Tag Archives: Online Storytelling

[BOOKSTORE WINDOW] The Boy in Brown #amwriting #storytelling

The result of my sixth #bookstorewindow fiction writing exercise, inspired by the late Harlan Ellison, based on writing prompts supplied by Enigmatic, Entropymanor, and comics creator David Napier. Wrote it live on our Slack site in about 20 minutes:

The discombobulated devil chicken staggered across the damp cobblestone street, and the boy in brown followed.

“Come back, chick-chick!” the child called after his clucking quarry, his reddish-blonde curls wet from the now-misting rain. He waved the iron skillet over his head. “Let me hit you some more!”

“Fenrin!” The shriek came from above and to the right, where two shutters clattered open and a broad-faced woman stared down, red-cheeked, at the child. “Drop that skillet at once and leave the poor rooster alone.”

The boy hesitated, watched in frustration as the ruffled bird disappeared around the corner toward the Mercantik Bloc. “Awww,” he grumbled.

“Whose skillet is that, anyway?” His mother asked, eyes narrowing.

“I found it,” he said, not looking up.

“There you are!” Old Jasper Boots, wiry silver hair puffing around his mostly bald head, limped onto the Trade Road from Sway Alley. He waved a knotted oak cane at Fenrin, demanding: “Give that skillet back to me right this very moment, you conniving sneak-thief!”

The woman in the window gawked and snapped: “You watch what you call my boy, you rotten drunk!”

Boots stopped to poke his cane in the direction of the window. “Get a good man to raise that silly-haired mutt of yours, Gillen Monstep, maybe I wouldn’t have to call him anything!”

Her eyes widened. She ducked out of view.

“Better run,” Fenrin advised. He knew that look well enough.

“Skillet, boy,” the old man urged.

“You’ll be sorry,” the child warned him. Again. He knew perfectly well why his mother had such a difficult time with relationships. She often ended them. Violently. Something he expected a wise old crack like Jasper Boots to know too.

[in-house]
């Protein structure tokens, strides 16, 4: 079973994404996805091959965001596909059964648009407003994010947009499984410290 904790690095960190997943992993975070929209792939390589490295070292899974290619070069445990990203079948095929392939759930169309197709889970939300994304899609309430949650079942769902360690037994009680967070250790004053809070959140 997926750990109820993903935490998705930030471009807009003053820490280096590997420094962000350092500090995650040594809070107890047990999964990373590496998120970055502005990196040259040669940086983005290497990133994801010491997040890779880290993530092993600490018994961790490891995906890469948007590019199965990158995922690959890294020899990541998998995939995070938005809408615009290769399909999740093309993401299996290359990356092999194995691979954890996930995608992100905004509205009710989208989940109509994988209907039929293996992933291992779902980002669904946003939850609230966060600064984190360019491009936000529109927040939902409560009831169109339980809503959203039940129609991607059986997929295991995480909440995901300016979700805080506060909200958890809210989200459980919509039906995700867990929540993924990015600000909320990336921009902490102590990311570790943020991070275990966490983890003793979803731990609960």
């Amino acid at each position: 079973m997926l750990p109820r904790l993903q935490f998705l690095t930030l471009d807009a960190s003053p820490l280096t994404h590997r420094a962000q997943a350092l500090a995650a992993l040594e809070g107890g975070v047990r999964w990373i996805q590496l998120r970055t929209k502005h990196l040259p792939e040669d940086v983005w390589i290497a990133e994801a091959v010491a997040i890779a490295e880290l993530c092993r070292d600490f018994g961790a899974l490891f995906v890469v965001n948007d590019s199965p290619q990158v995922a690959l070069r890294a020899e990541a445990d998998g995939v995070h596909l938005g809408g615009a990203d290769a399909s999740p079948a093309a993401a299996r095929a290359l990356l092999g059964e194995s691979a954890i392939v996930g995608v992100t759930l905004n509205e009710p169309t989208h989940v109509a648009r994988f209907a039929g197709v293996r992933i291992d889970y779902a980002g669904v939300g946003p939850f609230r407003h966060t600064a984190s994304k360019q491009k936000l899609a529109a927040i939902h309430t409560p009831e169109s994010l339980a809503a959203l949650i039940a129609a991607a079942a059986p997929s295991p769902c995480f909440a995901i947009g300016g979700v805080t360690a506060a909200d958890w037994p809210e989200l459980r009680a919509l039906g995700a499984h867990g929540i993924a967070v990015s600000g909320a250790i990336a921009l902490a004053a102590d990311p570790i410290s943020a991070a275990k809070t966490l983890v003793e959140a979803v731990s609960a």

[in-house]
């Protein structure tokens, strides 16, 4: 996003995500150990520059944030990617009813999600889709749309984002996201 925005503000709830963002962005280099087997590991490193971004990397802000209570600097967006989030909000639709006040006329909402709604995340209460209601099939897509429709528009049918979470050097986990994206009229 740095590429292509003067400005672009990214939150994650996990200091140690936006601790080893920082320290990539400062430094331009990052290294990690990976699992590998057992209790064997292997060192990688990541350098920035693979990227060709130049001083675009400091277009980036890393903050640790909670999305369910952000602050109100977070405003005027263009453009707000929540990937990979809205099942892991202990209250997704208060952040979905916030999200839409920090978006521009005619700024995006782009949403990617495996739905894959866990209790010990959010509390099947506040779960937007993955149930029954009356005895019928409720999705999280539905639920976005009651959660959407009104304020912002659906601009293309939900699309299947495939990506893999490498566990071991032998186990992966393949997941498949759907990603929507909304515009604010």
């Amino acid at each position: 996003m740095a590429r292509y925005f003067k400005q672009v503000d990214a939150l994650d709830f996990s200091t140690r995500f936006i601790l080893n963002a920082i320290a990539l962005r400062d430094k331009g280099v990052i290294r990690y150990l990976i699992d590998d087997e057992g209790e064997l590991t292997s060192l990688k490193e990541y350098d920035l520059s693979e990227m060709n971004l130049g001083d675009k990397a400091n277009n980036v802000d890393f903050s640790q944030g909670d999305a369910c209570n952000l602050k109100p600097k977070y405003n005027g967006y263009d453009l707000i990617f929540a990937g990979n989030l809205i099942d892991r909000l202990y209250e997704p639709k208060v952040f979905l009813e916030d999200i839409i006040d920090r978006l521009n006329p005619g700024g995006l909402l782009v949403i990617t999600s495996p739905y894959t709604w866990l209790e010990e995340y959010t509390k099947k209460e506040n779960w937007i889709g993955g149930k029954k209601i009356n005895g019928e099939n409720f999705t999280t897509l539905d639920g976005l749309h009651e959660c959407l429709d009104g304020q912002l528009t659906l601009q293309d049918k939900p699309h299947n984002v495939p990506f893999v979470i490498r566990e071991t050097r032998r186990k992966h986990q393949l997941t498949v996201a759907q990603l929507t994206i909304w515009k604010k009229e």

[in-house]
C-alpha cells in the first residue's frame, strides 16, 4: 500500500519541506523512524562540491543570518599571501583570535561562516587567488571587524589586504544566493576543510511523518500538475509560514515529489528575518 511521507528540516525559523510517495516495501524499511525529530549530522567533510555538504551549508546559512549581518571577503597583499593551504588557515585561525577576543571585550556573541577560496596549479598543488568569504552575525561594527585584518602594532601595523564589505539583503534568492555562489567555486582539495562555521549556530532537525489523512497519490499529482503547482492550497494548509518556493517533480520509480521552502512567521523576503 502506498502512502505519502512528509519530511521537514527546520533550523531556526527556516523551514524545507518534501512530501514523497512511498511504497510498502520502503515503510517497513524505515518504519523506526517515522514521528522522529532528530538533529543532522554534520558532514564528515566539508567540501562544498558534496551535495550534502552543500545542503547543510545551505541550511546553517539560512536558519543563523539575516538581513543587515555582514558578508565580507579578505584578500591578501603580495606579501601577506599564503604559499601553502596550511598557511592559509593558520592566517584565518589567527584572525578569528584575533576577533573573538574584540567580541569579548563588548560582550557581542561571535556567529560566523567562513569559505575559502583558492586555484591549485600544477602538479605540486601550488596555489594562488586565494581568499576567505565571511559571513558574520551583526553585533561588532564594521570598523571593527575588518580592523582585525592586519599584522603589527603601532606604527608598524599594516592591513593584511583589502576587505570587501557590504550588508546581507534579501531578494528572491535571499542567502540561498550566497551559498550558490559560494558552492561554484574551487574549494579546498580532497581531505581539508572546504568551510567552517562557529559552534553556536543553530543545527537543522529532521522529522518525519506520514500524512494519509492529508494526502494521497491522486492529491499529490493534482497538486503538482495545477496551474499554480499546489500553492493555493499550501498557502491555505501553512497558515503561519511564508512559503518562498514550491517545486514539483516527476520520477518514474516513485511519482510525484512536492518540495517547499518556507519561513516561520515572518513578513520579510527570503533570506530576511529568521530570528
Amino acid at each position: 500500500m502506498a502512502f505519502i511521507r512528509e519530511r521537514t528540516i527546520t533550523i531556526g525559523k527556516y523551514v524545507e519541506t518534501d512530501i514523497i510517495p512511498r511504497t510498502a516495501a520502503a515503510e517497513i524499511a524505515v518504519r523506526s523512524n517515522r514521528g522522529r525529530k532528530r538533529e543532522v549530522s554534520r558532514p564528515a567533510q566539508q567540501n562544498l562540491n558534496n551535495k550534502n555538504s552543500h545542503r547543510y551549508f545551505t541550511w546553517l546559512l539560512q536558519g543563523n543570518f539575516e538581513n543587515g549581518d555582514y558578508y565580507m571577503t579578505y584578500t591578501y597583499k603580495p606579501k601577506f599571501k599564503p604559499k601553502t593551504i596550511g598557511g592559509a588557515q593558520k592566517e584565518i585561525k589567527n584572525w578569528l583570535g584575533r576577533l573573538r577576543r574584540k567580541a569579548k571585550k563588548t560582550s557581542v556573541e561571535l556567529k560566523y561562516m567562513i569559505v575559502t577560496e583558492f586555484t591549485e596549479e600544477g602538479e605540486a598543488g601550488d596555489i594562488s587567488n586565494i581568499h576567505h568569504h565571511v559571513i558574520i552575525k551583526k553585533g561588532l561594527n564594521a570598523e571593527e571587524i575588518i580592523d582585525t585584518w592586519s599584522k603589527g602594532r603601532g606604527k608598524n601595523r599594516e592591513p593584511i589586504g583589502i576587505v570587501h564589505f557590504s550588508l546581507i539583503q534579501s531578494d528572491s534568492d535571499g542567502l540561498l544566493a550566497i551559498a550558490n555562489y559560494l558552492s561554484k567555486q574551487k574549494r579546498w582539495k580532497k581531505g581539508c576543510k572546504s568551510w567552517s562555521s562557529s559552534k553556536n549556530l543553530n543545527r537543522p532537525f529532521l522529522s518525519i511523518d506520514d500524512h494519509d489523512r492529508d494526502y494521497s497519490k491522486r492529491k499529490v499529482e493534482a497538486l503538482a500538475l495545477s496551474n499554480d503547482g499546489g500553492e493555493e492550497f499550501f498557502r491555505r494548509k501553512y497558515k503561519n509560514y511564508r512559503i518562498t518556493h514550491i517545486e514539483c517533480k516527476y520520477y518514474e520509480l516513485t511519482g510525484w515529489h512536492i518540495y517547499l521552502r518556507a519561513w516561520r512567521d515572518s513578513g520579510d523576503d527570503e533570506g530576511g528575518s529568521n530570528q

But wisdom didn’t always amount to intelligence. The old man was still standing on the street, shaking his cane at the boy, when the kitchen knife slammed into his right shoulder.

He stumbled backward, a baffled look on his face as he gingerly tapped the hilt of the knife jutting out. His mouth fell open, then he looked up at the window to see Gillen Monstep holding two more knives just like it – one in each hand.

“Next one goes in the other shoulder,” she said calmly. “After that, I give your other leg a limp.”

“Lunatic woman,” Boots whined.

“I told you to run,” Fenrin said, raising the skillet over his head. “But now I want you to stay right where you are.” He took a step toward the old man.

Jasper Boots turned and limped away as quickly as he could. The boy ran after, shouting, “Come back, chick-chick!”

“My boy,” Gillen said with a smile, setting down the knives and closing the shutters.

[BOOKSTORE WINDOW] Night at Remembrigans #amwriting #storytelling

The result of my fifth #bookstorewindow fiction writing exercise, inspired by the late Harlan Ellison, based on writing prompts supplied by Colchek, Enigmatic, Lamia, and Azureus. Wrote it live on our Slack site in about an hour and a half:

“Breadsticks?” the harpy asked, sliding the wicker basket across the table toward the dumbstruck treant, who stared in horror at the basket.

“Cannibalism,” he rasped.

“I ordered the chicken,” the winged woman with the beak-like nose snarled. “Do you see me whining?”

They sat in a dimly lit corner booth in Remembrigans, which most people agreed was nothing more than a front for the Pineapple Upside Down Mob, but likewise didn’t care as long as the lolo wine kept flowing and Fiffen the Were-Chef served nightmare cuisine.

The treant, who called himself Birch, grunted in disgust as he pulled a brown twist of dough from the basket, dipped it in some kind of black gravy that looked like the ichor of a dying Soul Spider, and gnawed on it with bark teeth.

The harpy, who called herself Shrewd, crouched on the cushion of the booth, clutching the end with the talons of her feet. She smiled as Birch started eating, but kept one hand on the holstered slugthrower and the other on the hilt of a throwing knife. Her amber eyes took in the crowd, scanning for threats.

Birch followed her gaze. “No one knows. You worry too much.”

Of course, like always, he was wrong. First, he saw Soup sidle in through the North Arch, his wet, leathery flippers equipped with neutralizer pistols. Then his own cousin, Salad, whose canopy of green had gone more orange and brown in recent years. The treant with the crossbow lurched in through the South Arch, knocking aside a grumpy-looking Nar-lamb. The Nar-lamb turned with his mouth open, ready to bleat a few choice curses, but ceased and whinnied apologies instead.